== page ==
Into Every Life a Little Rain Must Fall

Thursday, April 5, 2012

I awaken this morning looking forward  to  starting the day with another walk like Janel and I did yesterday morning. We take off on our favorite “loop” that goes up into the mountain behind our villa and ends up high over Praiano.  Once again, it is a gorgeous hike even though some clouds appear to be forming over the ocean.  We arrive back at the villa in time for a quick shower and a bit of yogurt before taking off on the day’s excursion.

The sea looks rough this morning. It looks like rain. A little rain won’t stop the SHL. A last minute decision to grab our umbrellas was very wise.

Today we have plans to go to Cetara – a small fishing village near Amalfi – and have reservations (thanks, Amex) at a restaurant there that gets rave reviews. More on that later. Since we have all day to get to Cetara we decide to brave the bus. I have studied the schedules until I think I understand them and we walk to our Praia to wait at the Fermata Sita (bus stop – Sita is the name of the bus line. I know from my music background that “fermata” is “pause/wait”).

Surprise! The bus arrives ahead of schedule. We get on, act like we know what we are doing, stamp our tickets and stand (the bus is packed). The driver is an expert and winds around the curvy roads barely missing oncoming traffic. We have been down this road before (on our way to Agerola), but finally come to a portion that is new to us. The views from the bus are actually gorgeous and the ride is pleasant once we get seats.

Since we have to change buses in Amalfi our goal is to arrive a bit early and have a look around. the time we reach Amalfi it is drizzling rain and tourists are walking around in an umbrella-filled daze.

To say we are not charmed with our first impressions of Amalfi is putting it mildly. Once again, too many tourists (and this is not yet high season) and too many touris “traps.” We scoot on towards the center and find a huge cathedral in the square. The Duomo is quite beautiful. We also spy a very interesting fountain.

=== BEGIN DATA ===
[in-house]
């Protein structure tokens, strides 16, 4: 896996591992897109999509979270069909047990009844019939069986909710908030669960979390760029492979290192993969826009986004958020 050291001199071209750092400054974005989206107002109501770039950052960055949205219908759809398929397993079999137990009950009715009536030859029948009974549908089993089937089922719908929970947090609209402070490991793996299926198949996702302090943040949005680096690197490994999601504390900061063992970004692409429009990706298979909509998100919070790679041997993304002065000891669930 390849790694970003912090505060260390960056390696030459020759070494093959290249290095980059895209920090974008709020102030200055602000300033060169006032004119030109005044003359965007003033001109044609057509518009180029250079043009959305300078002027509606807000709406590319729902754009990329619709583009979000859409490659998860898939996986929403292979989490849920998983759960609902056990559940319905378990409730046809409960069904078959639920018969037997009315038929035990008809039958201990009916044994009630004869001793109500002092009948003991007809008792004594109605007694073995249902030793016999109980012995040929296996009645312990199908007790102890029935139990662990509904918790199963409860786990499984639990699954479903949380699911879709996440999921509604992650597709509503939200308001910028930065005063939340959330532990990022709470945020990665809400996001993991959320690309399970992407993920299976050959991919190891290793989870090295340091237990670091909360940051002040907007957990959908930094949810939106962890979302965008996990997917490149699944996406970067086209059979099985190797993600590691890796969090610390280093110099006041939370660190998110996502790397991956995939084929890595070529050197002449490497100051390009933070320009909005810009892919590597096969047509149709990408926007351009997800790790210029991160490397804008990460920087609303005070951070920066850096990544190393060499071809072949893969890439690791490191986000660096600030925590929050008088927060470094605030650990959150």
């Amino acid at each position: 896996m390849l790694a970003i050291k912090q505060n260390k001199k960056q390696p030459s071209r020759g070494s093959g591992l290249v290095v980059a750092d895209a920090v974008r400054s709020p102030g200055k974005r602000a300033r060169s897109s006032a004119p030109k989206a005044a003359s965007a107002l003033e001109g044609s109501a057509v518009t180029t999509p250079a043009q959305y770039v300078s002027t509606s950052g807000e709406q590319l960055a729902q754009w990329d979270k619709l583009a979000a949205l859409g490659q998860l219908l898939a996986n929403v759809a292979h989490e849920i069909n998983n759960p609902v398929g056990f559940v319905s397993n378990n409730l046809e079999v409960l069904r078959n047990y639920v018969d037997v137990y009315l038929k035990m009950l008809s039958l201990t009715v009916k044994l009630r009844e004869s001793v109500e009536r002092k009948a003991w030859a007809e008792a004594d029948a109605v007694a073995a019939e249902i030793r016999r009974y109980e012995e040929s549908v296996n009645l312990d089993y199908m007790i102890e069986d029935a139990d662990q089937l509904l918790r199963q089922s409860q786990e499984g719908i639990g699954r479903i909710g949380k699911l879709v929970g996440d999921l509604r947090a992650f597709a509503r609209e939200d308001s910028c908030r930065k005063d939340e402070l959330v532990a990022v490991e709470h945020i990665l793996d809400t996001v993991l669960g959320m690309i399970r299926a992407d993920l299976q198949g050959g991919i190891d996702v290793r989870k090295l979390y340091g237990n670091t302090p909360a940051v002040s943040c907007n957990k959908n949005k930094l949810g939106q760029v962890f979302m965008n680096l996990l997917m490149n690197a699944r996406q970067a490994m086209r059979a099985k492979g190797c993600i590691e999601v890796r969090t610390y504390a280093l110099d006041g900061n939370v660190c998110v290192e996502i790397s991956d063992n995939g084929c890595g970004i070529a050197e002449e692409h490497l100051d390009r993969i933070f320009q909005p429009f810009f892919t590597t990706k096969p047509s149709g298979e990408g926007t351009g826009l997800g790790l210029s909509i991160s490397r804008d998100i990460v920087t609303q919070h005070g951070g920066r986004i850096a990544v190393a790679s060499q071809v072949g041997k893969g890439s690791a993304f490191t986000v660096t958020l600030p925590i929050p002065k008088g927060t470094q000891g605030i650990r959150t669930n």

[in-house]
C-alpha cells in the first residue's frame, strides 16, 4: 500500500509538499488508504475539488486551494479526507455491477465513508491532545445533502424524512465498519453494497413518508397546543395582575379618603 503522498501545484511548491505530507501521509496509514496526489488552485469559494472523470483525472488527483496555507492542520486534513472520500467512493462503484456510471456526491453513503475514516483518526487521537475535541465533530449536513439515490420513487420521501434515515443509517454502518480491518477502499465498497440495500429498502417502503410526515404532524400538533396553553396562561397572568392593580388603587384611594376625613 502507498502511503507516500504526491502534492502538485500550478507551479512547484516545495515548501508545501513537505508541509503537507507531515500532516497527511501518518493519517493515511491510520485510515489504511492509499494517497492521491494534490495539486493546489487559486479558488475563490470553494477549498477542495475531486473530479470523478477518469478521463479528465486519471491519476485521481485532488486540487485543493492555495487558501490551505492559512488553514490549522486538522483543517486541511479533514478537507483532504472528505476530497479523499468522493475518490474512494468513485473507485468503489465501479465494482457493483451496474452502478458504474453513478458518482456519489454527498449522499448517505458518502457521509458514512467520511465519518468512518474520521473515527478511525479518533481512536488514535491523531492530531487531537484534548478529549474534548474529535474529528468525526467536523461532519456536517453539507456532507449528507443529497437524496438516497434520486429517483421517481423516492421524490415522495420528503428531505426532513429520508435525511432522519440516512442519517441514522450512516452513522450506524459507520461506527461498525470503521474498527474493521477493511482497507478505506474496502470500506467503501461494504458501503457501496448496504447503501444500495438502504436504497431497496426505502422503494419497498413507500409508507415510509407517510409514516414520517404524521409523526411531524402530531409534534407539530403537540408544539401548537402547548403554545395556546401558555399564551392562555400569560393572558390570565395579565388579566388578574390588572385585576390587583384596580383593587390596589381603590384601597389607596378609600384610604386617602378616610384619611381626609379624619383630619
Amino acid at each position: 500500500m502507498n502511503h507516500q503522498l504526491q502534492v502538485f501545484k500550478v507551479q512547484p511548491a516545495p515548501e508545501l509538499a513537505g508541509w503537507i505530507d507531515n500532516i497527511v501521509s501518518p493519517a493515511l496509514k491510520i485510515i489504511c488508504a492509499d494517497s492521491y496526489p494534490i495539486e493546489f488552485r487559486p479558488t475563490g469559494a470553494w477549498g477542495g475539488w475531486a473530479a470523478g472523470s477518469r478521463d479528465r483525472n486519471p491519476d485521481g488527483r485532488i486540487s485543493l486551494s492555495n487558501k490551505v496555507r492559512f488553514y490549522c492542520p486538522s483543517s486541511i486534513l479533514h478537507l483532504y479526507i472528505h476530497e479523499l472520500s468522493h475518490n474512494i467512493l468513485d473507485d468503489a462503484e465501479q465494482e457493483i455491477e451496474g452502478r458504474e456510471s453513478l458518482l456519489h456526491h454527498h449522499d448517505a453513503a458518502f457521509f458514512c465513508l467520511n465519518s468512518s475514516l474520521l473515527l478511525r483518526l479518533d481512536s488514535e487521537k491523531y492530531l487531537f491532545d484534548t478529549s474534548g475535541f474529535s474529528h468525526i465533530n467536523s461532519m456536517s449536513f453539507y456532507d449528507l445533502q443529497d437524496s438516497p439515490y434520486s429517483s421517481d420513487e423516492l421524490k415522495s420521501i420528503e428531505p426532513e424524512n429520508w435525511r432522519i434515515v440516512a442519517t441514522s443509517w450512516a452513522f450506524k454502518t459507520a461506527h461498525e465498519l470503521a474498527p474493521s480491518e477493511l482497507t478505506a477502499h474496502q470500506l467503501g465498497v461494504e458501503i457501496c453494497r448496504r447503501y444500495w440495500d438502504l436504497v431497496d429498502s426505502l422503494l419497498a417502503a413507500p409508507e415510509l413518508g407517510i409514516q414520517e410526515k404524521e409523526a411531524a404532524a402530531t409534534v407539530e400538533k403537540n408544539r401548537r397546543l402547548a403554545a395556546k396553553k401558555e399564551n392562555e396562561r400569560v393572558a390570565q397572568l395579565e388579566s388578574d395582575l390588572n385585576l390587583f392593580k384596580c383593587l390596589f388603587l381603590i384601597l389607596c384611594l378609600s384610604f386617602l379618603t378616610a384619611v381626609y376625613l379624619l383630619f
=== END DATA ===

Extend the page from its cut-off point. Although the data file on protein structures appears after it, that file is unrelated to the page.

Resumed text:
Real rain is imminent and we pop into a cafe to sit under the sheltered terrace, have a coffee and people watch. Great choice.

This spot is prime for people watching and is made especially interesting due to the rain. We make knowing comments regarding the fashion sense (or lack thereof) of the passersby.

Since we are here, an actual visit to the Duomo seems prudent. However, after we climb the steps we realize that there is an admission charge for the tour and we don’t really have the time or the inclination to do so.

Back down to bus central to try and figure out which bus will get us to Cetara. We think we have chosen the correct one and board early in order to secure a seat (on the right-hand side, of course, in order to get the best view).

The thing about riding the buses on the Amalfi Coast is that you have to know where you are going and more importantly, you have to know exactly where you should disembark. Sounds easy. But, if it is your first time traveling to, say, Cetara and you don’t really know where it is, how large it is, how many fermata sitas there are, or at which fermata to get off it can be a bit tricky. The bus does not make every stop – it only actually stops at the fermatas when either riding passengers ring the bell, or there are obviously people waiting to board the bus. You certainly don’t want to “prematurely” ring.

The only thing we know is that it is about a 20 minute ride from Amalfi to Cetara so we relax for about 10 minutes. Then we begin to continually look out the window to try and get some idea of where we are. Passengers are occasionally ringing the bell and getting off the bus. We finally round a corner and look down below the road we are on. We see what appears to be a “tiny fishing village” and both Janet and I light up. It has to be Cetara. Should we push the ringer? We do.